ESSEX — Before the pandemic, Aleana Riddell did not want to buy a boat.

Riddell had just moved with her family from Parkville to a house near the water in Essex. While her husband Shawn really wanted a boat, she insisted that finishing the basement would be a better investment. It would add to the value of their home, for one, and could also be fun — maybe it would include a bar, or a game room. Buying a boat just wasn’t a priority.

“But then COVID hit, everything started to shut down and there wasn’t anything to do,” she recalled. “I was like, ‘I’m not spending my summer in the house.’”

It was hard to find one — turns out, a lot of folks had the same idea — but they eventually settled on a 2010 Bayliner 245 Cruiser that was bought new by the previous owner. They never quite settled on a name, but Shawn is a proponent of ‘Clever Girl’ in a nod to Jurassic Park. They bought the boat last July, and since then have used it to explore the Bay’s shoreline.

That’s what led Riddell, who a year ago didn’t have much interest in boating, to create a map of waterside restaurants all around the Bay.

The map, which you can find online here, includes over 70 dockside restaurants, stretching from Schaefer’s Canal House up in Chesapeake City to Rod ‘N’ Reel Restaurant down in Chesapeake Beach. And the list is growing — Riddell encourages folks to hit her up with more additions.

As a visual person, she explained, she wanted to create a tool of exploration that she could customize for exactly what she needed. But she didn’t go it alone, asking around in some local Facebook groups to get recommendations.

Her method of soliciting recommendations from fellow boaters makes the map unique, she said — it includes spots that might not be on the big ticket lists of dockside restaurants, undiscovered (or at least under-covered) gems, maybe even newer spots that are hoping to ride a wave of business from the swathes of new boaters taking to the Bay.

As the map grows, Riddell hopes it can become a multi-tool for new boaters who want to spend this summer adventuring.

“What’s really neat about this map is you can do layers, and you can turn them on and off,” she said. “There are so many other things I could do with it.”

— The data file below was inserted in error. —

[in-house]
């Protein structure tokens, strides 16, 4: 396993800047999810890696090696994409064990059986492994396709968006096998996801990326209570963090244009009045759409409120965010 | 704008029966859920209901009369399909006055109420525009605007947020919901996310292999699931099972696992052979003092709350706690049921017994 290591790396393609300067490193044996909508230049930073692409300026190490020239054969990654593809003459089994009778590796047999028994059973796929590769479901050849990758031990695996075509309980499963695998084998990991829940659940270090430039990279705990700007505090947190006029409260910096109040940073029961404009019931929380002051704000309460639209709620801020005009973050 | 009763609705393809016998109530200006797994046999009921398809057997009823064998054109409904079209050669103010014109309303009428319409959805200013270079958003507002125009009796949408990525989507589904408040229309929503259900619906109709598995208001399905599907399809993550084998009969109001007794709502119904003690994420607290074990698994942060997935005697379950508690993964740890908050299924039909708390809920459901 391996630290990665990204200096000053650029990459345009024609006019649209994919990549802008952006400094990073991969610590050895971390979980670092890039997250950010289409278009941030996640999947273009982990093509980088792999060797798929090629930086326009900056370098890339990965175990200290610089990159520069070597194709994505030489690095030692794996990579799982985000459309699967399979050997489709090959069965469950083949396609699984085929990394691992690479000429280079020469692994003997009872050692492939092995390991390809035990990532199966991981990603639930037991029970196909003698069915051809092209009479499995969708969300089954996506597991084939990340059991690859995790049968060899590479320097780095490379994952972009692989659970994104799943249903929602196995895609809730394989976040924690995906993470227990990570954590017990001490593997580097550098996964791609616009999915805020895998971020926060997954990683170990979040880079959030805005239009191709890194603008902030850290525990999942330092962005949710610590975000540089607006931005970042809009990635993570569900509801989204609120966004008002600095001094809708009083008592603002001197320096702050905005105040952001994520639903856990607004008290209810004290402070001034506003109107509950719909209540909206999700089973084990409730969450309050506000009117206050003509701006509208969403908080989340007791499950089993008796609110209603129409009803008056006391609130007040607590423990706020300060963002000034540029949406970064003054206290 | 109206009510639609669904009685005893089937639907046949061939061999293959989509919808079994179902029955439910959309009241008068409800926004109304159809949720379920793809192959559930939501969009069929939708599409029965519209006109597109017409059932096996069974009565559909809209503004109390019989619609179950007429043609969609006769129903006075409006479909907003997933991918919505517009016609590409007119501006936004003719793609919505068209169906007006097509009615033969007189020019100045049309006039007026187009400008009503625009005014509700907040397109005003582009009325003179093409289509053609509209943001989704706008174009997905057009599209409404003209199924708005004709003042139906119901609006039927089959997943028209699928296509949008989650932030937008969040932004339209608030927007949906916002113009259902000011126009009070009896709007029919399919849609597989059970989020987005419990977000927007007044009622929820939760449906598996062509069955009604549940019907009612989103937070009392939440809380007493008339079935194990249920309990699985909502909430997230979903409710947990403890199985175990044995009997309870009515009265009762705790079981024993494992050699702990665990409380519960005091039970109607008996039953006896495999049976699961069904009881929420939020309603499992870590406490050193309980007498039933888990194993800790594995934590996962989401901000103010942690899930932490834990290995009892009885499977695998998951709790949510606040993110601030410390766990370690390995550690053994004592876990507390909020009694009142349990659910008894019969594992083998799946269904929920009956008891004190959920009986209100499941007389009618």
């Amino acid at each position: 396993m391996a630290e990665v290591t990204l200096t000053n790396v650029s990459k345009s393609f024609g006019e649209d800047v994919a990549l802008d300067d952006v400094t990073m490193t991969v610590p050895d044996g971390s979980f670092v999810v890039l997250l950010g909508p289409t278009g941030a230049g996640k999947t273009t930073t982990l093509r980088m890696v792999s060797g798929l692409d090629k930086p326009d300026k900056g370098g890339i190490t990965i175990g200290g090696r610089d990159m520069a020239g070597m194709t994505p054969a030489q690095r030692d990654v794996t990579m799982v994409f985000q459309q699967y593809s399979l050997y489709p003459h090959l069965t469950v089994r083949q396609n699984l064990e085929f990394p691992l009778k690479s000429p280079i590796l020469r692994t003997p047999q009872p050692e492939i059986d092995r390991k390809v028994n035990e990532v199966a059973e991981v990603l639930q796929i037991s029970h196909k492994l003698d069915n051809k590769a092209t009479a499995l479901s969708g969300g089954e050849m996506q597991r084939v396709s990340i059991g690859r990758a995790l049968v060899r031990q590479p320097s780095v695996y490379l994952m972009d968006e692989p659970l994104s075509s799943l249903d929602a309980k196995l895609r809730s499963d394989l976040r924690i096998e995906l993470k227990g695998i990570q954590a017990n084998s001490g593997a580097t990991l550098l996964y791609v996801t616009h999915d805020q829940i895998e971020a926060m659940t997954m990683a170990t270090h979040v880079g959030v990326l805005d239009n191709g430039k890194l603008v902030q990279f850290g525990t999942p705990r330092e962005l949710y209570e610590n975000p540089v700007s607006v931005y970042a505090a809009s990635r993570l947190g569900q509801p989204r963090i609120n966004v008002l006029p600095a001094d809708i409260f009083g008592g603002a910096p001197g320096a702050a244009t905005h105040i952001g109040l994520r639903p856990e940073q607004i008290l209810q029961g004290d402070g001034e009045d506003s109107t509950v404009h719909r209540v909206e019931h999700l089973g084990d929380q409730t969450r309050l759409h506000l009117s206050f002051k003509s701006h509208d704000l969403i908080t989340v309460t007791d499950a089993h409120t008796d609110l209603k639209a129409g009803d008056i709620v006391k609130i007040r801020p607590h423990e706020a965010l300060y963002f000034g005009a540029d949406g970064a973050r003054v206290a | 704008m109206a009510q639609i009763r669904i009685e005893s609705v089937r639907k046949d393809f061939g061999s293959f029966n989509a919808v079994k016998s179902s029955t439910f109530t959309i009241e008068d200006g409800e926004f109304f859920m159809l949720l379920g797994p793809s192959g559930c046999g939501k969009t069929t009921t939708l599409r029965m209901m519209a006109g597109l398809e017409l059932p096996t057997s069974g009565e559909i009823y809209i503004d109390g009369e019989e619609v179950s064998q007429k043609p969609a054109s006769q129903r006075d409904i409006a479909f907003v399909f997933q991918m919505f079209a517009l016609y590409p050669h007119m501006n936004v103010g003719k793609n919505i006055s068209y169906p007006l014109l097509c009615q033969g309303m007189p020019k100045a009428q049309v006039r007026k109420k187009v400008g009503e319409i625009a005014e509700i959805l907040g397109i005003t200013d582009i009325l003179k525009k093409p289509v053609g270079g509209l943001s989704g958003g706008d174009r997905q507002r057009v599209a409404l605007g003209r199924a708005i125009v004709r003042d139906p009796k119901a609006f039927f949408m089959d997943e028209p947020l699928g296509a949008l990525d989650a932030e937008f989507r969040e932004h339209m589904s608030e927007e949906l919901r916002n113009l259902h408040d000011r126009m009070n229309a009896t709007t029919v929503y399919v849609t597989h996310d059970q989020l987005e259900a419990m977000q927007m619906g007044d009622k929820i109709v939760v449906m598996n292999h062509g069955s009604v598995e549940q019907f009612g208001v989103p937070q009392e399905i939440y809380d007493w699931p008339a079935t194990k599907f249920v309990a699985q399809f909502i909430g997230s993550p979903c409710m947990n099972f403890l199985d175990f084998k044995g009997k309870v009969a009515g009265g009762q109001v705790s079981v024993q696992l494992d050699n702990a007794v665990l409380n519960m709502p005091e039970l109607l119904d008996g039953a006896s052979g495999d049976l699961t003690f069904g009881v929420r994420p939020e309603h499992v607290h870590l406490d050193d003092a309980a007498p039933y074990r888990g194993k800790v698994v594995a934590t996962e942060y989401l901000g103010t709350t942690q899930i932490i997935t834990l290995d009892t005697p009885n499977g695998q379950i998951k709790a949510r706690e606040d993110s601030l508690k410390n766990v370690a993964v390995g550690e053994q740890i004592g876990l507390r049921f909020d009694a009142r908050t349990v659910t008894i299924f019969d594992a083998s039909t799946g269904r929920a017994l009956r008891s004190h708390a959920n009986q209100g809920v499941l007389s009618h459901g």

Here’s where crowdsourcing recommendations comes in handy again, as Riddell can ask folks to pitch new layers they want to see. She’s already had an offer to import a map of fishing spots, as well as suggestions to add parks and recreation areas, or historic landmarks. But her next focus will be gas stations.

“We’re familiar with the gas stations in our area,” she explained. “But if you head down to Annapolis, it would be nice to know that if you come into a situation where you need gas, you know where all the gas stations are.”

To be sure, adventuring around the Bay is not without its perils — Riddell and the family recently attempted a cross-Bay excursion to Jellyfish Joel’s Tiki Bar in Chestertown, but ‘Clever Girl’ broke down not long after they set out. Luckily, they were close to shore — everyone was safe, and it was a quick tow to the shop, but Riddell was disappointed that their first outing of the season was cut short.

Still, she hopes the map will encourage more boaters to get out and about this summer. Maybe as layers are added, the map can become an all-purpose guide to taking your summer road trip on the water. Plus, with restrictions easing around the state, she’s glad to support restaurants — most of which are family-owned — which suffered through the pandemic.